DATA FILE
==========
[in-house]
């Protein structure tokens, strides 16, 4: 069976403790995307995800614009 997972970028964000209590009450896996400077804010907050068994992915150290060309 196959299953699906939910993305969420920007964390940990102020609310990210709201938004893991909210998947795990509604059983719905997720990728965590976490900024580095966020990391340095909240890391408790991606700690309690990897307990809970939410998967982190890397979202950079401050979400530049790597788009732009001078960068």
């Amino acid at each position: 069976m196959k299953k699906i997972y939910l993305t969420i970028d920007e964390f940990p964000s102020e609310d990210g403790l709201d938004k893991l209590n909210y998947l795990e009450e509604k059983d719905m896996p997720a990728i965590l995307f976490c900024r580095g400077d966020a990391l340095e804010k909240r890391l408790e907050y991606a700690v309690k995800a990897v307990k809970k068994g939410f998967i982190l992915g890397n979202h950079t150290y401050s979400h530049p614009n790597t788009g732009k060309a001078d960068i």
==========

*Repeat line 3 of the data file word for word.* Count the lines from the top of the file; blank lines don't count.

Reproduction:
């Amino acid at each position: 069976m196959k299953k699906i997972y939910l993305t969420i970028d920007e964390f940990p964000s102020e609310d990210g403790l709201d938004k893991l209590n909210y998947l795990e009450e509604k059983d719905m896996p997720a990728i965590l995307f976490c900024r580095g400077d966020a990391l340095e804010k909240r890391l408790e907050y991606a700690v309690k995800a990897v307990k809970k068994g939410f998967i982190l992915g890397n979202h950079t150290y401050s979400h530049p614009n790597t788009g732009k060309a001078d960068i």